ALY SONG / REUTERS A student takes a picture of his friends in front of the Chinese flag during a graduation ceremony at Fudan University in Shanghai, June 2006.

China’s Soft-Power Push

The Search for Respect

As China’s global power grows, Beijing is learning that its image matters. For all its economic and military might, the country suffers from a severe shortage of soft power. According to global public opinion surveys, it enjoys a decidedly mixed international image. While China’s economic prowess impresses much of the world, its repressive political system and mercantilist business practices tarnish its reputation. And so, in an attempt to improve perceptions, Beijing has mounted a major public relations offensive in recent years, investing billions of dollars around the world in a variety of efforts.

A People's Liberation Army officer looks at his mobile phone as he speaks with two Hui'an maiden tourist guides in Hui'an county, December 8, 2013.

A People's Liberation Army officer looks at his mobile phone as he speaks with two Hui'an maiden tourist guides in Hui'an county, December 8, 2013.

Although Beijing’s publicity blitz began in 2007 under President Hu Jintao, it has intensified under President Xi Jinping. In October 2011, as Xi was preparing to take power, the 17th Central Committee of the Chinese Communist Party (CCP) devoted a whole plenary session to the issue of culture, with the final communiqué declaring that it was a national goal to “build our country into a socialist cultural superpower.” And in 2014, Xi announced, “We should increase China’s soft power, give a good Chinese narrative, and better communicate China’s messages to the world.” Under Xi, China has bombarded the world with a welter of new initiatives: “the Chinese dream,” “the Asia-Pacific dream,” “the Silk Road Economic Belt,” “the Twenty-First-Century Maritime Silk Road,” “a new type of major-country relations,” and many others. It is easy to dismiss such talk as “slogan diplomacy,” but Beijing nonetheless attaches great importance to it.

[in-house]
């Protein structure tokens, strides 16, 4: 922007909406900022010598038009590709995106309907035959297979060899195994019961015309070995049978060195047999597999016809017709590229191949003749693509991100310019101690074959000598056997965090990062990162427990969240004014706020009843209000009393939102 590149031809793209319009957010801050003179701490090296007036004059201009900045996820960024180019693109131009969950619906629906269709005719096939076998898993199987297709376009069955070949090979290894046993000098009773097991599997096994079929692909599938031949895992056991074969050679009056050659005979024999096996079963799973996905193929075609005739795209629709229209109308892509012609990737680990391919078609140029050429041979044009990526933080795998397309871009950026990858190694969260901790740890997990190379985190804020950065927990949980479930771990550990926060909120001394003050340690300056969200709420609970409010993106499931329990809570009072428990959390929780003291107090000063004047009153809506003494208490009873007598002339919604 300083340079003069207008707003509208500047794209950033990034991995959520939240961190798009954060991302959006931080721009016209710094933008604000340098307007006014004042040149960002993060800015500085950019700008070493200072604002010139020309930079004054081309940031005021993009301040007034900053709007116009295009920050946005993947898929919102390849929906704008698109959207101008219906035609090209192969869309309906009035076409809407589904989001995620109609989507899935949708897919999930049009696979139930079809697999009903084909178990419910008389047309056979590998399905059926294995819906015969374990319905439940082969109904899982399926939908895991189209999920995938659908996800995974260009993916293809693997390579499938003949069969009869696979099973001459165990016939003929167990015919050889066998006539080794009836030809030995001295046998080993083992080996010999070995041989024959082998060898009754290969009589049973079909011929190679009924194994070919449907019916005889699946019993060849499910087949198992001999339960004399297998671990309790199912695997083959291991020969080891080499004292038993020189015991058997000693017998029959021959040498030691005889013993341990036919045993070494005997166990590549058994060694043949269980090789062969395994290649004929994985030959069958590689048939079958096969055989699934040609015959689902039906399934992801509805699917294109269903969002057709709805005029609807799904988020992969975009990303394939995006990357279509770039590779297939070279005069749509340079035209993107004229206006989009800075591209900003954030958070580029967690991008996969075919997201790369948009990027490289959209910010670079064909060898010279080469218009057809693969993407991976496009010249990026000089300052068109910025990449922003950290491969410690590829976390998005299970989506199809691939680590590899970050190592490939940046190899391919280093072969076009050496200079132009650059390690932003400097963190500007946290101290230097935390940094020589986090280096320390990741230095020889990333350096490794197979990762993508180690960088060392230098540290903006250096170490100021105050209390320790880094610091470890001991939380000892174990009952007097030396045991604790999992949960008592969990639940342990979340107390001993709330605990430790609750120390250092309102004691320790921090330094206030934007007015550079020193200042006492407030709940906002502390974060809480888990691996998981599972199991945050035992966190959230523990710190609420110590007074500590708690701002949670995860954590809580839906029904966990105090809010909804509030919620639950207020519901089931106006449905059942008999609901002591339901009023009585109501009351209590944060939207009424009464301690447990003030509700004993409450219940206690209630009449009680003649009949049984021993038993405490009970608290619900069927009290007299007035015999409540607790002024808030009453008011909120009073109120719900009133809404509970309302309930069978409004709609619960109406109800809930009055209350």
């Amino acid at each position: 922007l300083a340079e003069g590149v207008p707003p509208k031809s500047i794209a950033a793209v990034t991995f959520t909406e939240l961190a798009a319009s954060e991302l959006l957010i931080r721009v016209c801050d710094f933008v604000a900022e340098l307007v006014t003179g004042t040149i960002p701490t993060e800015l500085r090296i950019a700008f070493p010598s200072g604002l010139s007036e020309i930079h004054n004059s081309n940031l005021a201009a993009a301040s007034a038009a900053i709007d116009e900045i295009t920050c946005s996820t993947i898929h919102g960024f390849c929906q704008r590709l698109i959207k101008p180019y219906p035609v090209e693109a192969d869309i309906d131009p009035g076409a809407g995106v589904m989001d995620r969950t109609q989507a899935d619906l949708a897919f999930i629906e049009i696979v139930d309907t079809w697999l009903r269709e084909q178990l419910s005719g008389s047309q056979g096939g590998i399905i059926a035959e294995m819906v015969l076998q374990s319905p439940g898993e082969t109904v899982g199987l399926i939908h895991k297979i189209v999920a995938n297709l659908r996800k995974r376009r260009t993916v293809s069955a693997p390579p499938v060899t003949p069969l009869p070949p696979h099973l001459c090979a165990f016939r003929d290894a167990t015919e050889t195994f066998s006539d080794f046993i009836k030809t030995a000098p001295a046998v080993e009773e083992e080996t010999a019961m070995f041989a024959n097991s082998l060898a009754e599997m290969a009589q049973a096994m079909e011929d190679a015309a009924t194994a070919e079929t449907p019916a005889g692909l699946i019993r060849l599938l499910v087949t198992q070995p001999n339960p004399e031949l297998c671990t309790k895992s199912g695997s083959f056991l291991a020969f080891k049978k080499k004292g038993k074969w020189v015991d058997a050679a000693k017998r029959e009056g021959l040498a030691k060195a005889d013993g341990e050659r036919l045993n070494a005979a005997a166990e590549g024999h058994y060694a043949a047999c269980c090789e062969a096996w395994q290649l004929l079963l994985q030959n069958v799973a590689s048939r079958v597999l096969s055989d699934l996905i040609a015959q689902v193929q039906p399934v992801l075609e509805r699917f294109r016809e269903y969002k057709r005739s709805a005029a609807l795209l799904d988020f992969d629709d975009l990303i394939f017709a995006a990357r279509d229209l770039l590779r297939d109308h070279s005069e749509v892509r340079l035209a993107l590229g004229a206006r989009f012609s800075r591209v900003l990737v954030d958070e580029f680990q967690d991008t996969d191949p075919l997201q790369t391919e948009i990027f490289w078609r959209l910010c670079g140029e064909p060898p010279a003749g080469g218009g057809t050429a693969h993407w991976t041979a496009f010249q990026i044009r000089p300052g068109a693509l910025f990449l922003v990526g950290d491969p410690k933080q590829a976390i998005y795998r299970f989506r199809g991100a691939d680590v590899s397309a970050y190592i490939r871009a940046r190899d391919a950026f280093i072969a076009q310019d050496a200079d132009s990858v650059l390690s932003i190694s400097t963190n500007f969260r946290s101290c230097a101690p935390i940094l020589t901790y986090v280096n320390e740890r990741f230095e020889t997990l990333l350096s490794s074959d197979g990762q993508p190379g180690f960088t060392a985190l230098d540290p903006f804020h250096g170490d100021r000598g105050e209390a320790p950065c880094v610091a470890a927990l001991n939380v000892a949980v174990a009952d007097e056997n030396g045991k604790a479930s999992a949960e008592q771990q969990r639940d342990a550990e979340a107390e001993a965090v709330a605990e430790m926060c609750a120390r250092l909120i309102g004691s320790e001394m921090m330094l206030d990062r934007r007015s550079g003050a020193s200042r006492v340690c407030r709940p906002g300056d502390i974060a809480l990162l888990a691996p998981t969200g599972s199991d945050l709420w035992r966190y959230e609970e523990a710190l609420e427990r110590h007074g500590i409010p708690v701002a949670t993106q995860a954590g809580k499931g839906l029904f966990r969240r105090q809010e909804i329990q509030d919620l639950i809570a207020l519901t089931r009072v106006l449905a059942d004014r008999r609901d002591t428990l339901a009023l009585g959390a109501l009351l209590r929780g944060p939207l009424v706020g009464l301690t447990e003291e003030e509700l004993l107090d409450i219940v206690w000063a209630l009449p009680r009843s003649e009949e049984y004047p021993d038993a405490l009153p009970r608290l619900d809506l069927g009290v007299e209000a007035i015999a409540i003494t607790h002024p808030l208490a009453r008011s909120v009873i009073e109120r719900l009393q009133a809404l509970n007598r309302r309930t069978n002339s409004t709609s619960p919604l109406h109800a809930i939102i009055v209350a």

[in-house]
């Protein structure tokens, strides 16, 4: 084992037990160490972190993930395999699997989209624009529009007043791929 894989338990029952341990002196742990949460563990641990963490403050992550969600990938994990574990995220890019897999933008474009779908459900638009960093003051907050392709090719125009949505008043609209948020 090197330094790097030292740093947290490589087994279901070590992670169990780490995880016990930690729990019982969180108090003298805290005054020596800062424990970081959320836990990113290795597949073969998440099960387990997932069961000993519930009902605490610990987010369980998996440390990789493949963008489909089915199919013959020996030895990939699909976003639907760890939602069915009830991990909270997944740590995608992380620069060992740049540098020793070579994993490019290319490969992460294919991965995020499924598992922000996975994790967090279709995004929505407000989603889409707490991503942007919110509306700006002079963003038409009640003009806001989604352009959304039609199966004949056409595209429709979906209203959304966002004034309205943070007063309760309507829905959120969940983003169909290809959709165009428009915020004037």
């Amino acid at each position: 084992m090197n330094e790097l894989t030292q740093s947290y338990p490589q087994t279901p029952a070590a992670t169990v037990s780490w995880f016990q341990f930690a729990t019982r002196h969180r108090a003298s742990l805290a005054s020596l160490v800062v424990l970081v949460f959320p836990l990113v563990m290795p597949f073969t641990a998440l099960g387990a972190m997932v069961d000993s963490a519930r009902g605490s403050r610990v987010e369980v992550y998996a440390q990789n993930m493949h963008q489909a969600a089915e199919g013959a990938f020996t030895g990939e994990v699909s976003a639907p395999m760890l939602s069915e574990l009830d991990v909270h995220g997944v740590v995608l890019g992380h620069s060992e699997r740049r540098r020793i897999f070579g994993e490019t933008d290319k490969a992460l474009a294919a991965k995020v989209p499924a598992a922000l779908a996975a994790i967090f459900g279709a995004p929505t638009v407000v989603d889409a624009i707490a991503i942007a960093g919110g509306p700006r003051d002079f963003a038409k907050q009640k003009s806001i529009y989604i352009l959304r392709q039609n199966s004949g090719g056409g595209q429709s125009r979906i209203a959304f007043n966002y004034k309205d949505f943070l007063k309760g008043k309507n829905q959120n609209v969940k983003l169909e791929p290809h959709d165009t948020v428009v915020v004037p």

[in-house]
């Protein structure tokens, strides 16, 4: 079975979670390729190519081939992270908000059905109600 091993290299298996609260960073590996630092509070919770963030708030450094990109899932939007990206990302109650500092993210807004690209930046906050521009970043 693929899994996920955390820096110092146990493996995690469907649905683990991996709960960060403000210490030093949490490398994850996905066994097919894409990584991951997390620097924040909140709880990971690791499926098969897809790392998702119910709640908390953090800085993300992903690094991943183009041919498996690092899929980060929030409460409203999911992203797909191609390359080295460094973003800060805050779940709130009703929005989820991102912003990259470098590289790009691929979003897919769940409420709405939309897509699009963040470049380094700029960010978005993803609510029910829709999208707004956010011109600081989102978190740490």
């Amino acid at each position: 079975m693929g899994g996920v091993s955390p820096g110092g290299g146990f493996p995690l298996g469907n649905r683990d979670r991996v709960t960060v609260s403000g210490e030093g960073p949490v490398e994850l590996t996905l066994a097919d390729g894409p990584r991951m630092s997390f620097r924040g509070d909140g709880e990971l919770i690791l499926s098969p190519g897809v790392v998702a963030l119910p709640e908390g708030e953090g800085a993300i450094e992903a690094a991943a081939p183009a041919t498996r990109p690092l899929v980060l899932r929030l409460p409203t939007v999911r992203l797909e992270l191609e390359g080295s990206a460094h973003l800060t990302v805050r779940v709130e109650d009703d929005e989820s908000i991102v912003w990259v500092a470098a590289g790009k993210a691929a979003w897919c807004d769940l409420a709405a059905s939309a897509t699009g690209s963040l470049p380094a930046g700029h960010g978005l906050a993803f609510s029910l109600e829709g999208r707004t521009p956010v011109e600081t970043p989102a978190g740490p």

China is fleshing out these rhetorical salvos in proposed institutions, such as the New Development Bank (a project organized by China together with Brazil, Russia, India, and South Africa), the Asian Infrastructure Investment Bank, and the Free Trade Area of the Asia-Pacific. All of these would supplement a host of regional bodies that China has already created in Asia, Africa, the Middle East, Latin America, and central and eastern Europe. Through these institutions, China is meticulously constructing an alternative architecture to the postwar Western order.

In China, “propaganda” And it is backing up its soft-power ventures with serious money: $50 billion for the Asian Infrastructure Investment Bank, $41 billion for the New Development Bank, $40 billion for the Silk Road Economic Belt, and $25 billion for the Maritime Silk Road. Beijing has also pledged to invest $1.25 trillion worldwide by 2025. This scale of investment is unprecedented: even during the Cold War, the United States and the Soviet Union did not spend anywhere near as much as China is spending today. Together, these recent pledges by Beijing add up to $1.41 trillion; in contrast, the Marshall Plan cost the equivalent of $103 billion in today’s dollars.

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